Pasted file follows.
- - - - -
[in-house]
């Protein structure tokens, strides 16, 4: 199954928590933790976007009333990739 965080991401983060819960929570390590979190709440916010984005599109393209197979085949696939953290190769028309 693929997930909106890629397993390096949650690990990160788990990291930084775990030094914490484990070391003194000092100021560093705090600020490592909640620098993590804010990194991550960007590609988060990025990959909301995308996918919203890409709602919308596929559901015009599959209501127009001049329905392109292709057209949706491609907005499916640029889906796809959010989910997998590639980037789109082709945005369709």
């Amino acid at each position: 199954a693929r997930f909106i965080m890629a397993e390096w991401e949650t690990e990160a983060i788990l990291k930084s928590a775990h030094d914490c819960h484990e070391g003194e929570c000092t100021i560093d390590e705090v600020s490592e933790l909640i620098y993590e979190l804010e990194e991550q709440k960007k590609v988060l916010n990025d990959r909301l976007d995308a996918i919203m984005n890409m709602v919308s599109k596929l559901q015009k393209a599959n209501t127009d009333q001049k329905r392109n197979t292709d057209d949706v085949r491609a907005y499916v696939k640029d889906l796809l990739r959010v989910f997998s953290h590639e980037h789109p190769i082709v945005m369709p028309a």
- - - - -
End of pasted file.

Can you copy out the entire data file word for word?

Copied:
[in-house]
């Protein structure tokens, strides 16, 4: 199954928590933790976007009333990739 965080991401983060819960929570390590979190709440916010984005599109393209197979085949696939953290190769028309 693929997930909106890629397993390096949650690990990160788990990291930084775990030094914490484990070391003194000092100021560093705090600020490592909640620098993590804010990194991550960007590609988060990025990959909301995308996918919203890409709602919308596929559901015009599959209501127009001049329905392109292709057209949706491609907005499916640029889906796809959010989910997998590639980037789109082709945005369709």
């Amino acid at each position: 199954a693929r997930f909106i965080m890629a397993e390096w991401e949650t690990e990160a983060i788990l990291k930084s928590a775990h030094d914490c819960h484990e070391g003194e929570c000092t100021i560093d390590e705090v600020s490592e933790l909640i620098y993590e979190l804010e990194e991550q709440k960007k590609v988060l916010n990025d990959r909301l976007d995308a996918i919203m984005n890409m709602v919308s599109k596929l559901q015009k393209a599959n209501t127009d009333q001049k329905r392109n197979t292709d057209d949706v085949r491609a907005y499916v696939k640029d889906l796809l990739r959010v989910f997998s953290h590639e980037h789109p190769i082709v945005m369709p028309a």